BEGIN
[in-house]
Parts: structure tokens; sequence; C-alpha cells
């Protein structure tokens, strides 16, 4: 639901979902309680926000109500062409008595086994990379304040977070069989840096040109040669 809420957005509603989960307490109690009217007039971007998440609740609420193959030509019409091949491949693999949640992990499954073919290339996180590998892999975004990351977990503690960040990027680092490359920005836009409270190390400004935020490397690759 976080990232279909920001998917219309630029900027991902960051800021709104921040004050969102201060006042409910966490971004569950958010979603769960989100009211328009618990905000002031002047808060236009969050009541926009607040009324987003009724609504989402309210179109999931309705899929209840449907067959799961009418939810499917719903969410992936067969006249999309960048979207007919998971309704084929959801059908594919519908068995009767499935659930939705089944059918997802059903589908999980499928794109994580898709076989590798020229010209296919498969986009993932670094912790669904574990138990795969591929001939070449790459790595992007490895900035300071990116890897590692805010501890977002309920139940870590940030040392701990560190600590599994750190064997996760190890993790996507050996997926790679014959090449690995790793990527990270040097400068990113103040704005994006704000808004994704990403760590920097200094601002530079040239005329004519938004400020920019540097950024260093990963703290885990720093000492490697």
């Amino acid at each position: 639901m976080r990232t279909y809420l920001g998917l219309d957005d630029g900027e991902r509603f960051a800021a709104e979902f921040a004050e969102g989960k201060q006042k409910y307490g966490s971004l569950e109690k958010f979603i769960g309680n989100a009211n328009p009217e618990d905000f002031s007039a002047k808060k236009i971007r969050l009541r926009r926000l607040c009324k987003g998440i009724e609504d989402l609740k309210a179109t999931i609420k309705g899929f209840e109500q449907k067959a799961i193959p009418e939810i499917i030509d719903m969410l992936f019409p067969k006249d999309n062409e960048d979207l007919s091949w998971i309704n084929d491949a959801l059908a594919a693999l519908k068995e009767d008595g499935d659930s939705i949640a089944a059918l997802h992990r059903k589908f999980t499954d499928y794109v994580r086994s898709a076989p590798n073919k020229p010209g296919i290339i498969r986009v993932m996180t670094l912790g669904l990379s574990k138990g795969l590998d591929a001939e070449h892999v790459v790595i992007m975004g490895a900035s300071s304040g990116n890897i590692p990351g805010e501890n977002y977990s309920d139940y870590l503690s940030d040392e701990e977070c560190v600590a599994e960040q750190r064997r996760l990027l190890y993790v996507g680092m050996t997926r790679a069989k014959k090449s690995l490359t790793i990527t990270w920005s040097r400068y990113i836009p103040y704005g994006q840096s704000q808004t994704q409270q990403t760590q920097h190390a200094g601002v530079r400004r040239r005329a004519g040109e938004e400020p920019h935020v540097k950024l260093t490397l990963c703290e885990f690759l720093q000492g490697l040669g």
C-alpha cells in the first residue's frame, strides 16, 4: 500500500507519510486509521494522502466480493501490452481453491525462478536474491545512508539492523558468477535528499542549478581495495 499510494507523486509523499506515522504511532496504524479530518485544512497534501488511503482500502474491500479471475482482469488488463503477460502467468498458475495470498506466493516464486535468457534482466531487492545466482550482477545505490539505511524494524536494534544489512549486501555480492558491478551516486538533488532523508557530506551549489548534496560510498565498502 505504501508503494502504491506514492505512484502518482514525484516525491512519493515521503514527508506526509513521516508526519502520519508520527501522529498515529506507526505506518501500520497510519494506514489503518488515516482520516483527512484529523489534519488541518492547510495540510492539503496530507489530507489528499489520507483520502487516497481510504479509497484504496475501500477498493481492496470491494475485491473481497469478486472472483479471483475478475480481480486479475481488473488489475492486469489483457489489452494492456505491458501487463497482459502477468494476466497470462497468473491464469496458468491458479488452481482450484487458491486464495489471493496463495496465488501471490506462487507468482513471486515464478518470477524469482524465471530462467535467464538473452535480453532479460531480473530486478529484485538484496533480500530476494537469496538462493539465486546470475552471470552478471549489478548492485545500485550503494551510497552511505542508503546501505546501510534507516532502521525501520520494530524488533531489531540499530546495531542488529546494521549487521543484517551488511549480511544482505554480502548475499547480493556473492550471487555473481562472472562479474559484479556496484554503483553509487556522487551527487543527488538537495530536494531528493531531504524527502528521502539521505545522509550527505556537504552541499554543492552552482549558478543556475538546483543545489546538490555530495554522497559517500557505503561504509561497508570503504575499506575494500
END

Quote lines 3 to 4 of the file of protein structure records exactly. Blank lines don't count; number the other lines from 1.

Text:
């Protein structure tokens, strides 16, 4: 639901979902309680926000109500062409008595086994990379304040977070069989840096040109040669 809420957005509603989960307490109690009217007039971007998440609740609420193959030509019409091949491949693999949640992990499954073919290339996180590998892999975004990351977990503690960040990027680092490359920005836009409270190390400004935020490397690759 976080990232279909920001998917219309630029900027991902960051800021709104921040004050969102201060006042409910966490971004569950958010979603769960989100009211328009618990905000002031002047808060236009969050009541926009607040009324987003009724609504989402309210179109999931309705899929209840449907067959799961009418939810499917719903969410992936067969006249999309960048979207007919998971309704084929959801059908594919519908068995009767499935659930939705089944059918997802059903589908999980499928794109994580898709076989590798020229010209296919498969986009993932670094912790669904574990138990795969591929001939070449790459790595992007490895900035300071990116890897590692805010501890977002309920139940870590940030040392701990560190600590599994750190064997996760190890993790996507050996997926790679014959090449690995790793990527990270040097400068990113103040704005994006704000808004994704990403760590920097200094601002530079040239005329004519938004400020920019540097950024260093990963703290885990720093000492490697």
């Amino acid at each position: 639901m976080r990232t279909y809420l920001g998917l219309d957005d630029g900027e991902r509603f960051a800021a709104e979902f921040a004050e969102g989960k201060q006042k409910y307490g966490s971004l569950e109690k958010f979603i769960g309680n989100a009211n328009p009217e618990d905000f002031s007039a002047k808060k236009i971007r969050l009541r926009r926000l607040c009324k987003g998440i009724e609504d989402l609740k309210a179109t999931i609420k309705g899929f209840e109500q449907k067959a799961i193959p009418e939810i499917i030509d719903m969410l992936f019409p067969k006249d999309n062409e960048d979207l007919s091949w998971i309704n084929d491949a959801l059908a594919a693999l519908k068995e009767d008595g499935d659930s939705i949640a089944a059918l997802h992990r059903k589908f999980t499954d499928y794109v994580r086994s898709a076989p590798n073919k020229p010209g296919i290339i498969r986009v993932m996180t670094l912790g669904l990379s574990k138990g795969l590998d591929a001939e070449h892999v790459v790595i992007m975004g490895a900035s300071s304040g990116n890897i590692p990351g805010e501890n977002y977990s309920d139940y870590l503690s940030d040392e701990e977070c560190v600590a599994e960040q750190r064997r996760l990027l190890y993790v996507g680092m050996t997926r790679a069989k014959k090449s690995l490359t790793i990527t990270w920005s040097r400068y990113i836009p103040y704005g994006q840096s704000q808004t994704q409270q990403t760590q920097h190390a200094g601002v530079r400004r040239r005329a004519g040109e938004e400020p920019h935020v540097k950024l260093t490397l990963c703290e885990f690759l720093q000492g490697l040669g």